The memorial to the Scottish poet Robert Burns, a tribute to Montréal’s Scottish industrialists and financiers, represents the socially conscious and refined romantic ideal of the community during the High Victorian Era. The memorial by G. A. Lawson stands at the western entrance of Square Dorchester. Burns looks out towards the infinite expanse of Western Canada, opened up by the rail and finance managed by the elites of the community.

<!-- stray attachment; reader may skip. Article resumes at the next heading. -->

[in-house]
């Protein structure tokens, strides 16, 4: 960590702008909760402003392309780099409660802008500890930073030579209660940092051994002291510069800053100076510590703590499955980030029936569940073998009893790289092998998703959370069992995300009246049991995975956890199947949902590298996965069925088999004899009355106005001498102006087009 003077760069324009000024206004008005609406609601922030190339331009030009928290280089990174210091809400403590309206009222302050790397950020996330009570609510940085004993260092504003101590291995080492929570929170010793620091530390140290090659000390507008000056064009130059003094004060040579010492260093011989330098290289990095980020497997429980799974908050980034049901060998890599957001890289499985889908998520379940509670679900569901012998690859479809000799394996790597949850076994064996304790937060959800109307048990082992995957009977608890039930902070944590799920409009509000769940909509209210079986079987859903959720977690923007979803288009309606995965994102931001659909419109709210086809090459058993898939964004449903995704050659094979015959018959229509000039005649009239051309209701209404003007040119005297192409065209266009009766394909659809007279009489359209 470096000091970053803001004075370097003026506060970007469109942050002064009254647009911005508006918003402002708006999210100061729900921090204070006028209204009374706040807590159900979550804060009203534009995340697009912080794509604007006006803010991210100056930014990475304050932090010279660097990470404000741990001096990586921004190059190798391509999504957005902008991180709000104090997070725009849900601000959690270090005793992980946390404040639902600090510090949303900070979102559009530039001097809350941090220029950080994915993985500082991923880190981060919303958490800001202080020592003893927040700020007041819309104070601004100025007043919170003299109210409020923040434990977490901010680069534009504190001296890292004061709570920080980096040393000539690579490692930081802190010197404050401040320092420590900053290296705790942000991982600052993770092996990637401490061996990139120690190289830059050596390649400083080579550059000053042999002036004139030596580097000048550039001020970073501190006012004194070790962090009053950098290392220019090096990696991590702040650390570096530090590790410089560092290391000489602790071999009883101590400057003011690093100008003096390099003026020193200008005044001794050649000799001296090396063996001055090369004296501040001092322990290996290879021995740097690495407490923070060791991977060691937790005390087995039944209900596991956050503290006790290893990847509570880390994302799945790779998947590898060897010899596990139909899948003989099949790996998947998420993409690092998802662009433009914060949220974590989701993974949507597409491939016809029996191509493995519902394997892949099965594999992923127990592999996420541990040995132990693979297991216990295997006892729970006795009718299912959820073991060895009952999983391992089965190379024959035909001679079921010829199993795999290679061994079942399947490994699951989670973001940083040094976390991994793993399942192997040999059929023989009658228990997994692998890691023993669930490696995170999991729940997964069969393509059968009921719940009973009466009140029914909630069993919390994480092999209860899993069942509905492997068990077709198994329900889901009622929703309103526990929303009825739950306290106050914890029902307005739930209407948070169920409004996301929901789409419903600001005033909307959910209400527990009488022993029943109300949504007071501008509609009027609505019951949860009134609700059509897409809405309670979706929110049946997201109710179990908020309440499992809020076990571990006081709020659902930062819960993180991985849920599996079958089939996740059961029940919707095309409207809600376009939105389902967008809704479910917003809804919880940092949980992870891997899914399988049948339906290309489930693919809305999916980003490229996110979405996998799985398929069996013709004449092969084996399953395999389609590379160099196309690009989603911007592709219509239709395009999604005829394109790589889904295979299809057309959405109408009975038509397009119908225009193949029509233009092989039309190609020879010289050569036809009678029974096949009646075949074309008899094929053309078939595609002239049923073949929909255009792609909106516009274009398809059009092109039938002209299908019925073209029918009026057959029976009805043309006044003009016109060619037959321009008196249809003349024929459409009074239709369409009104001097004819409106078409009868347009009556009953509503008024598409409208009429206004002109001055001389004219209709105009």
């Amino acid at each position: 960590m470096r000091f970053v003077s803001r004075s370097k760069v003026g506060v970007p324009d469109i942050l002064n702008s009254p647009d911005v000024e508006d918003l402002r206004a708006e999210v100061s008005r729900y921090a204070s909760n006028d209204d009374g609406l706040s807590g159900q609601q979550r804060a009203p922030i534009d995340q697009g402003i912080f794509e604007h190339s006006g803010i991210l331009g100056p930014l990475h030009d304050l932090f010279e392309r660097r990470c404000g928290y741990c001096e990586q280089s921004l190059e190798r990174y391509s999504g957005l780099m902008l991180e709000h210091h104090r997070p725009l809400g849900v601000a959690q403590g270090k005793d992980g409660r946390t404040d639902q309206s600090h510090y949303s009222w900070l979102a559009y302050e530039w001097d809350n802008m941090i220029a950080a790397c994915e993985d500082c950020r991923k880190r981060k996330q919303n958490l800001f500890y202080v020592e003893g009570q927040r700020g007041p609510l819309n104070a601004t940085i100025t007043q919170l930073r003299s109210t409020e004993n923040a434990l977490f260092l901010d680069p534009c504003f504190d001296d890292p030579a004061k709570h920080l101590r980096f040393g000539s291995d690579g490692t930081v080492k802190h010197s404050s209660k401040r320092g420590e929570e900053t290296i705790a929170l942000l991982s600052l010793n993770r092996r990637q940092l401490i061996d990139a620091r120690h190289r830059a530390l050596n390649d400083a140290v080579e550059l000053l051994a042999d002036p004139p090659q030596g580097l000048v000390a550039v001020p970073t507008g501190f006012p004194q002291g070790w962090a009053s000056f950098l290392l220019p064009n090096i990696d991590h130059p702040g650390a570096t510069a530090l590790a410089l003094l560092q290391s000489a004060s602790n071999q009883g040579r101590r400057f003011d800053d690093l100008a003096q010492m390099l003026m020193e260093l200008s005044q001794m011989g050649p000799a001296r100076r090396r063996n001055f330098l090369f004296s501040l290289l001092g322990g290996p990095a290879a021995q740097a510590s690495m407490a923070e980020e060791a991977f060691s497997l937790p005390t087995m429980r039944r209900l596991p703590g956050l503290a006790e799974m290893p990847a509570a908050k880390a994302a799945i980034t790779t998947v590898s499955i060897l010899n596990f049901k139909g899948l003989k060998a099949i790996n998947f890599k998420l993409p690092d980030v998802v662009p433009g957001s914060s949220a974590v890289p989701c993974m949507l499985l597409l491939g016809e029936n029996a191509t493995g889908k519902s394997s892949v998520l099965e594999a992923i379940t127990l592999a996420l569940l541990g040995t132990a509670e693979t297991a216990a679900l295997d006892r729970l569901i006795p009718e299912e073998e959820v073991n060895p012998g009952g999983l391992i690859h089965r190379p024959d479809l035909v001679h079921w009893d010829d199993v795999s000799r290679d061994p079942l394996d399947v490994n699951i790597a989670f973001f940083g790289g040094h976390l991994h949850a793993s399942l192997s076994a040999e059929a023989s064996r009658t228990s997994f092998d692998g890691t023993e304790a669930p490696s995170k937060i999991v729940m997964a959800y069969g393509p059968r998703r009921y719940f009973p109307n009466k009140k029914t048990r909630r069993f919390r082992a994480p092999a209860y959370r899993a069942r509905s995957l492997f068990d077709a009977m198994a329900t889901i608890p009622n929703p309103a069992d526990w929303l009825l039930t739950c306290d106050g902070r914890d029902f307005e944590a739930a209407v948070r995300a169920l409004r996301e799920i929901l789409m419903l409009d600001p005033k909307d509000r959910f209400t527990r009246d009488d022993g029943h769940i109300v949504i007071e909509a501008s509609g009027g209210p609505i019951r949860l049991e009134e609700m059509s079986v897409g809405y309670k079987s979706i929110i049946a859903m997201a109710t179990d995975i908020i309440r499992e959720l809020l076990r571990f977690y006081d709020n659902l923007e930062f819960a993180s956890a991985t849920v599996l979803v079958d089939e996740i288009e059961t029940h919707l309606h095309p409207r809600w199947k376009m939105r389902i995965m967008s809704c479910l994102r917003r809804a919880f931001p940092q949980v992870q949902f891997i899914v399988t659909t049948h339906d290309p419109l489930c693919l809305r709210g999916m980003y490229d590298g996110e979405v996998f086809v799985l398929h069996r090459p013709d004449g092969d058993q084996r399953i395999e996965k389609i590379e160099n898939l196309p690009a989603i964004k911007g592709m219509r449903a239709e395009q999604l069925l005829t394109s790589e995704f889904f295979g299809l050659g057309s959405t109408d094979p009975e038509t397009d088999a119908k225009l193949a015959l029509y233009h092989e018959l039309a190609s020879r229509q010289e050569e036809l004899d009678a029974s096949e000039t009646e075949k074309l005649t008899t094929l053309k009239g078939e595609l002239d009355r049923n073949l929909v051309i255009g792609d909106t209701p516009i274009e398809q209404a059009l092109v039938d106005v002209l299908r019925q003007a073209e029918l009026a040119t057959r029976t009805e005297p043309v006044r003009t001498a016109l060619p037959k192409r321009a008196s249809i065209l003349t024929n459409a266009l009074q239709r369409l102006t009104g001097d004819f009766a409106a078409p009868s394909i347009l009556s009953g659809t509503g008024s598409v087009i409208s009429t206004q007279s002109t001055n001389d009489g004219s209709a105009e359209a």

The statue was a reproduction of the one which stands in Ayr, near Burns’ birthplace, considered to be one of the finest depictions of Scotland’s national poet.
The memorial was unveiled in the city’s downtown Dominion Square on October 18, 1930, a cold and rainy day. The speeches made that day emphasised that its erection was not only in honour of Burns’s genius, but also to commemorate the impact of Scots on Montreal’s development.
On July 8, 2009, the official first shovelful of dirt was lifted in the $23-million project to restore Dorchester Square and Place du Canada at 10 a.m. near the Boer War Memorial monument.